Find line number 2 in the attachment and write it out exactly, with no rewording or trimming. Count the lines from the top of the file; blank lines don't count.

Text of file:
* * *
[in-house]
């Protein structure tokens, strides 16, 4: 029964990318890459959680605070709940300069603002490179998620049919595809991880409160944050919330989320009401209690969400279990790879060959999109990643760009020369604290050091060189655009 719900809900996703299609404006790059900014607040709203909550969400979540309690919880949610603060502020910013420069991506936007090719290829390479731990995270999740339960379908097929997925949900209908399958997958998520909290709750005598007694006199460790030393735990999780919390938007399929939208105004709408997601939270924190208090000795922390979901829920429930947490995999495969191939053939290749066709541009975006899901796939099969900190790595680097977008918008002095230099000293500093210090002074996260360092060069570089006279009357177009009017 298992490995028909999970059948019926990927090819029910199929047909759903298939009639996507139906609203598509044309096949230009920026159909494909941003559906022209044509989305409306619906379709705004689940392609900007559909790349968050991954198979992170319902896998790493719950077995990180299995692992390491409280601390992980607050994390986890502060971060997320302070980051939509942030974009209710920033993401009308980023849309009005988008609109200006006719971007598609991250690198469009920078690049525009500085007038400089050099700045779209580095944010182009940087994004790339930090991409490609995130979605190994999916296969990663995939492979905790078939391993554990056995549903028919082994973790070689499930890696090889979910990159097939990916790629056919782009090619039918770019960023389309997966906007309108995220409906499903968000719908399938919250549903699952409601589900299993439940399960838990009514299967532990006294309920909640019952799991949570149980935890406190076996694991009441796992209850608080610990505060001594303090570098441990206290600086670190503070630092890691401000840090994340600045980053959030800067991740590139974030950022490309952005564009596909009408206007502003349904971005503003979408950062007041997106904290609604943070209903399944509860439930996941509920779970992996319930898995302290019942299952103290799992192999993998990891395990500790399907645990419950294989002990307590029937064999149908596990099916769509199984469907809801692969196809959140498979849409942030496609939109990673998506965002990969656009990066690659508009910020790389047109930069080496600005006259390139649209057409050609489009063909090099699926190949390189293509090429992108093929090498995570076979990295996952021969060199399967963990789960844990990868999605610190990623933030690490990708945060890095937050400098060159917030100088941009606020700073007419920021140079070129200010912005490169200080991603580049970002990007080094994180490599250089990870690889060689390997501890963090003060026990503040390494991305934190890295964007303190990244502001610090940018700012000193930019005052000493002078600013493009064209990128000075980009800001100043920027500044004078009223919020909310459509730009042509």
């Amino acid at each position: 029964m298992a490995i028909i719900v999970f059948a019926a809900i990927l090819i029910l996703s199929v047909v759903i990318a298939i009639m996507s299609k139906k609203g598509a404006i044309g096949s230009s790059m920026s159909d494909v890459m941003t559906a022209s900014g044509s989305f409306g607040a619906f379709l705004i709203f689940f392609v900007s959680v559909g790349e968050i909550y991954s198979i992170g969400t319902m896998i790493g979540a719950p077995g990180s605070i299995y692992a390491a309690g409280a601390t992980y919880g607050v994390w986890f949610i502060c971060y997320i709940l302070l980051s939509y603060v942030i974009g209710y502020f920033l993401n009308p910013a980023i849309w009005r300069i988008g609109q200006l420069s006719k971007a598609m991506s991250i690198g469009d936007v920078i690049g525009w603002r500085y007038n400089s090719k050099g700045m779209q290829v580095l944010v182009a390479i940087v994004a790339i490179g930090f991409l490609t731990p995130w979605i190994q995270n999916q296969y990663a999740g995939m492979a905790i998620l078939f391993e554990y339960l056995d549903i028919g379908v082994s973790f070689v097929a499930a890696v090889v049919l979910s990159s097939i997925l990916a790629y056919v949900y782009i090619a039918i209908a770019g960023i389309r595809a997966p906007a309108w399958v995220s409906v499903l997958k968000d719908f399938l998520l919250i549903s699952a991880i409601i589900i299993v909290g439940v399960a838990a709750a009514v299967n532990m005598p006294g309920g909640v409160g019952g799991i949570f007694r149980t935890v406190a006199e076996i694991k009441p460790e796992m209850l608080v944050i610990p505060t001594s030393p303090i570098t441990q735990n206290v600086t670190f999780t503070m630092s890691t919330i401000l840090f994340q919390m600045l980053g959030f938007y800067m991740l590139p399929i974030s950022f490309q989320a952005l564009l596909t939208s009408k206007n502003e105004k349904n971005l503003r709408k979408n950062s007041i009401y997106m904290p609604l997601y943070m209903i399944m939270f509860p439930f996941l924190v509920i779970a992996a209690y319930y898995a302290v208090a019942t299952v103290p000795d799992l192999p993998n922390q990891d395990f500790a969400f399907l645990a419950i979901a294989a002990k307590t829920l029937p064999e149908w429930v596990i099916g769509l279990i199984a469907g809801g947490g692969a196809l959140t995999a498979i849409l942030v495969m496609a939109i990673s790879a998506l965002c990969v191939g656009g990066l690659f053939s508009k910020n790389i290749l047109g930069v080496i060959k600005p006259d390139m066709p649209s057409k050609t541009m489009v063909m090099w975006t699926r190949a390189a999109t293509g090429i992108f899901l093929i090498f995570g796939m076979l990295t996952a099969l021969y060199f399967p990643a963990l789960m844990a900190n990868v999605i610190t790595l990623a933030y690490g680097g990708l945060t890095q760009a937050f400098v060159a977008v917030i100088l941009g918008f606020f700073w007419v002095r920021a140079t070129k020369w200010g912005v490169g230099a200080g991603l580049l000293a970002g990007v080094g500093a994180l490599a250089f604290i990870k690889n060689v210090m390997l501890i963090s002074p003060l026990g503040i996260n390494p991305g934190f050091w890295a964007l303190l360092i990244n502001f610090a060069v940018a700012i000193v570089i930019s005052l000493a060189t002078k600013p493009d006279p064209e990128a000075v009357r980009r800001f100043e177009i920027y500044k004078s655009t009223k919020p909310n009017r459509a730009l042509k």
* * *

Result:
């Protein structure tokens, strides 16, 4: 029964990318890459959680605070709940300069603002490179998620049919595809991880409160944050919330989320009401209690969400279990790879060959999109990643760009020369604290050091060189655009 719900809900996703299609404006790059900014607040709203909550969400979540309690919880949610603060502020910013420069991506936007090719290829390479731990995270999740339960379908097929997925949900209908399958997958998520909290709750005598007694006199460790030393735990999780919390938007399929939208105004709408997601939270924190208090000795922390979901829920429930947490995999495969191939053939290749066709541009975006899901796939099969900190790595680097977008918008002095230099000293500093210090002074996260360092060069570089006279009357177009009017 298992490995028909999970059948019926990927090819029910199929047909759903298939009639996507139906609203598509044309096949230009920026159909494909941003559906022209044509989305409306619906379709705004689940392609900007559909790349968050991954198979992170319902896998790493719950077995990180299995692992390491409280601390992980607050994390986890502060971060997320302070980051939509942030974009209710920033993401009308980023849309009005988008609109200006006719971007598609991250690198469009920078690049525009500085007038400089050099700045779209580095944010182009940087994004790339930090991409490609995130979605190994999916296969990663995939492979905790078939391993554990056995549903028919082994973790070689499930890696090889979910990159097939990916790629056919782009090619039918770019960023389309997966906007309108995220409906499903968000719908399938919250549903699952409601589900299993439940399960838990009514299967532990006294309920909640019952799991949570149980935890406190076996694991009441796992209850608080610990505060001594303090570098441990206290600086670190503070630092890691401000840090994340600045980053959030800067991740590139974030950022490309952005564009596909009408206007502003349904971005503003979408950062007041997106904290609604943070209903399944509860439930996941509920779970992996319930898995302290019942299952103290799992192999993998990891395990500790399907645990419950294989002990307590029937064999149908596990099916769509199984469907809801692969196809959140498979849409942030496609939109990673998506965002990969656009990066690659508009910020790389047109930069080496600005006259390139649209057409050609489009063909090099699926190949390189293509090429992108093929090498995570076979990295996952021969060199399967963990789960844990990868999605610190990623933030690490990708945060890095937050400098060159917030100088941009606020700073007419920021140079070129200010912005490169200080991603580049970002990007080094994180490599250089990870690889060689390997501890963090003060026990503040390494991305934190890295964007303190990244502001610090940018700012000193930019005052000493002078600013493009064209990128000075980009800001100043920027500044004078009223919020909310459509730009042509």